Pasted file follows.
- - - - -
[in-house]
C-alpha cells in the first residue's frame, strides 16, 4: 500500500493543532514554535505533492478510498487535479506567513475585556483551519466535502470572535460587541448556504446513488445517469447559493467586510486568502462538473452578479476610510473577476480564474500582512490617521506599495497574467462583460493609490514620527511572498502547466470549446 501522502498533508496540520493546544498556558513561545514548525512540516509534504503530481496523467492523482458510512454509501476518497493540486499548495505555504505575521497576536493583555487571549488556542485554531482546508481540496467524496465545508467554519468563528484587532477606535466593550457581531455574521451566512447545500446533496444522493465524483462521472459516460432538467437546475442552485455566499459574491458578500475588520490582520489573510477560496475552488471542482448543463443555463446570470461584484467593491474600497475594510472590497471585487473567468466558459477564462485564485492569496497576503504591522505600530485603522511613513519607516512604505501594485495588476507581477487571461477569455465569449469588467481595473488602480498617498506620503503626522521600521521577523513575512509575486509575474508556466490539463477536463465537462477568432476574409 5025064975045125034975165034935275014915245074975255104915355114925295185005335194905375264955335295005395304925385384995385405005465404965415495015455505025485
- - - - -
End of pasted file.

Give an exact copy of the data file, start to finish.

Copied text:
[in-house]
C-alpha cells in the first residue's frame, strides 16, 4: 500500500493543532514554535505533492478510498487535479506567513475585556483551519466535502470572535460587541448556504446513488445517469447559493467586510486568502462538473452578479476610510473577476480564474500582512490617521506599495497574467462583460493609490514620527511572498502547466470549446 501522502498533508496540520493546544498556558513561545514548525512540516509534504503530481496523467492523482458510512454509501476518497493540486499548495505555504505575521497576536493583555487571549488556542485554531482546508481540496467524496465545508467554519468563528484587532477606535466593550457581531455574521451566512447545500446533496444522493465524483462521472459516460432538467437546475442552485455566499459574491458578500475588520490582520489573510477560496475552488471542482448543463443555463446570470461584484467593491474600497475594510472590497471585487473567468466558459477564462485564485492569496497576503504591522505600530485603522511613513519607516512604505501594485495588476507581477487571461477569455465569449469588467481595473488602480498617498506620503503626522521600521521577523513575512509575486509575474508556466490539463477536463465537462477568432476574409 5025064975045125034975165034935275014915245074975255104915355114925295185005335194905375264955335295005395304925385384995385405005465404965415495015455505025485